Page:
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  1. David V. Newman (2005). Douglas Walton, Abductive Reasoning Reviewed By. Philosophy in Review 25 (6):444-446.
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  2. David V. Newman (2004). Chaos and Qualia. Essays in Philosophy 5 (1):1-21.
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  3. David V. Newman (2001). Chaos, Emergence, and the Mind-Body Problem. Australasian Journal of Philosophy 79 (2):180-96.
  4. David V. Newman (2001). Impersonal Interaction and Ethics on the World-Wide-Web. Ethics and Information Technology 3 (4):239-246.
    In this paper, I will examine a classof ethical problems that essentially involvescomputers. I will argue that this class of heretoforeunknown ethical problems arise in broadcastcommunication received with a device of some kind, andinvolve what I will call impersonal interaction. Ialso argue that the moral element in such problemslies in a conflict between property rights and freespeech rights. Finally, I will argue that the bestapproach to solving these problems requires thecreation of a new standard protocol for computercommunication rather than laws (...)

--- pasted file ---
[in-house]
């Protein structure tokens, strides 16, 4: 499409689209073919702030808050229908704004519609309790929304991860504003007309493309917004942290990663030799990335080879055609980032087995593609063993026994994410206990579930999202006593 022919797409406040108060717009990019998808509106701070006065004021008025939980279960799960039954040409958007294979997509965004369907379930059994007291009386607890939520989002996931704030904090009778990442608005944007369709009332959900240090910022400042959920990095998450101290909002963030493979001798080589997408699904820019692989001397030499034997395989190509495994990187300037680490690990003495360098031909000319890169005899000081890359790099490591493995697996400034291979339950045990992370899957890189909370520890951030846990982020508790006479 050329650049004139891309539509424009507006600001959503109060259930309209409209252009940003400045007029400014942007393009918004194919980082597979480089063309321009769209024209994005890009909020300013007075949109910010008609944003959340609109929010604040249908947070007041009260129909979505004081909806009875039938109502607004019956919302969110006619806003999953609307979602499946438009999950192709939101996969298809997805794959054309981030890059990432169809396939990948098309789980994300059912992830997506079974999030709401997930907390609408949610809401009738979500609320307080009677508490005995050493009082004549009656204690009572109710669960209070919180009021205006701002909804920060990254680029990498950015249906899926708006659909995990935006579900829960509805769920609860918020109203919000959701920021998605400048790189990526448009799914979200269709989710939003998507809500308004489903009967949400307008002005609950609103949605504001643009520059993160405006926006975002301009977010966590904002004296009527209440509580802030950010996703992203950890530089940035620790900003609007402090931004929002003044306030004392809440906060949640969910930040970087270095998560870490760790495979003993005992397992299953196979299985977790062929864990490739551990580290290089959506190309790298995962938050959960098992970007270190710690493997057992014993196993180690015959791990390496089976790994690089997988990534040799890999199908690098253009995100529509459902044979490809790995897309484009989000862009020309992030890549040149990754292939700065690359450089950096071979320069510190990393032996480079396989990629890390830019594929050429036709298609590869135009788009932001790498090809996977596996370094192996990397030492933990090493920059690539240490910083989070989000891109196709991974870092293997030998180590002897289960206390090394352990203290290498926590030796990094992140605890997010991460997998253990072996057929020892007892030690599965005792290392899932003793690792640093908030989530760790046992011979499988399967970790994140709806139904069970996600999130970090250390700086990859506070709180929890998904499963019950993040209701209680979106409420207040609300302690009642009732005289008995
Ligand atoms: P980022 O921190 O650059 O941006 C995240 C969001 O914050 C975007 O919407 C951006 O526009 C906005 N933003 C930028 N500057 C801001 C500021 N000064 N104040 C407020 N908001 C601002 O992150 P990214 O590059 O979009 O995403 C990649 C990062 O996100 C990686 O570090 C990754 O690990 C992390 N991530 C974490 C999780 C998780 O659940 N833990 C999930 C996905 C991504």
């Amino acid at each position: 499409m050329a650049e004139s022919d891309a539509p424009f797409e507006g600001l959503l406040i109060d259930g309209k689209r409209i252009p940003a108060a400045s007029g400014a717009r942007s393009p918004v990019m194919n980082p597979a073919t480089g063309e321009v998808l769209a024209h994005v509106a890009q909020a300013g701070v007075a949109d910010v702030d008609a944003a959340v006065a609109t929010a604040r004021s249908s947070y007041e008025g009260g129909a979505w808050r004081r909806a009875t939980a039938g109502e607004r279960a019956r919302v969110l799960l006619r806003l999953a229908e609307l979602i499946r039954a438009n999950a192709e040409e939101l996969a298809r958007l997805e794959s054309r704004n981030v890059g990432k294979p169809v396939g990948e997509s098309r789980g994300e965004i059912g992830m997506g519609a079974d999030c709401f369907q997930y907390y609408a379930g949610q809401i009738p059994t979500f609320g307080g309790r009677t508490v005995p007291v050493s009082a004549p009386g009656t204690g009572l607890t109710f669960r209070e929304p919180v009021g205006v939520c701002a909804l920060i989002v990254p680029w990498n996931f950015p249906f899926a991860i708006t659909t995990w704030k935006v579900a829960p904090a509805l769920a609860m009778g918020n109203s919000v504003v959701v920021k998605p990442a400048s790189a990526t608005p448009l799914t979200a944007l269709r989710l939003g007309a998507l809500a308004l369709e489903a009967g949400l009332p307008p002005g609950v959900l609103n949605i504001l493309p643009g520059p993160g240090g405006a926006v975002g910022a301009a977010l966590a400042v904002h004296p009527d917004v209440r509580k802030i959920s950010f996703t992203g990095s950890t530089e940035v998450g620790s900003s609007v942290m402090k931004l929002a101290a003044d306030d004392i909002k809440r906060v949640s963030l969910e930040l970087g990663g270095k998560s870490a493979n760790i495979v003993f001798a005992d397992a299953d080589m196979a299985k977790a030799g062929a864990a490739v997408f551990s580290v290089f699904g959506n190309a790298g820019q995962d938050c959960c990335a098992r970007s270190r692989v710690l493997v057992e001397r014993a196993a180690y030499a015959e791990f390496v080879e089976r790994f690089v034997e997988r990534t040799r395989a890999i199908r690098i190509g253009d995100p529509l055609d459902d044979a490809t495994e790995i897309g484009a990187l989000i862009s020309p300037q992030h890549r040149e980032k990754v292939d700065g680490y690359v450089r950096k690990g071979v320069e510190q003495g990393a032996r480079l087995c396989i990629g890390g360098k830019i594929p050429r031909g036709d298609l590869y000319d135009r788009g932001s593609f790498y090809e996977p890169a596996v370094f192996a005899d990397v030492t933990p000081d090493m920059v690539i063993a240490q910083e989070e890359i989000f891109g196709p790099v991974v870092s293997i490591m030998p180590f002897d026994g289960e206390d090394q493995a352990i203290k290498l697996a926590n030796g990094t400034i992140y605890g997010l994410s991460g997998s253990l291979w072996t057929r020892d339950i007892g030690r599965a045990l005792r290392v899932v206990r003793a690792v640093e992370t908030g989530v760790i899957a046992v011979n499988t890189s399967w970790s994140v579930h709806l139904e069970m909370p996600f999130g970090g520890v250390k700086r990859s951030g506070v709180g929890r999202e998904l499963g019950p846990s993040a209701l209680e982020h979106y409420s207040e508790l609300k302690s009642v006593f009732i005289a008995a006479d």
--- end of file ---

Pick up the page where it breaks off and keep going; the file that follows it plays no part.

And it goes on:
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  5. David V. Newman (1999). Avrum Stroll, Sketches of Landscapes: Philosophy by Example Reviewed By. Philosophy in Review 19 (3):229-230.
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  6. David V. Newman (1996). Emergence and Strange Attractors. Philosophy of Science 63 (2):245-61.
    Recent work in the Philosophy of Mind has suggested that alternatives to reduction are required in order to explain the relationship between psychology and biology or physics. Emergence has been proposed as one such alternative. In this paper, I propose a precise definition of emergence, and I argue that chaotic systems provide concrete examples of properties that meet this definition. In particular, I suggest that being in the basin of attraction of a strange attractor is an emergent property of any (...)
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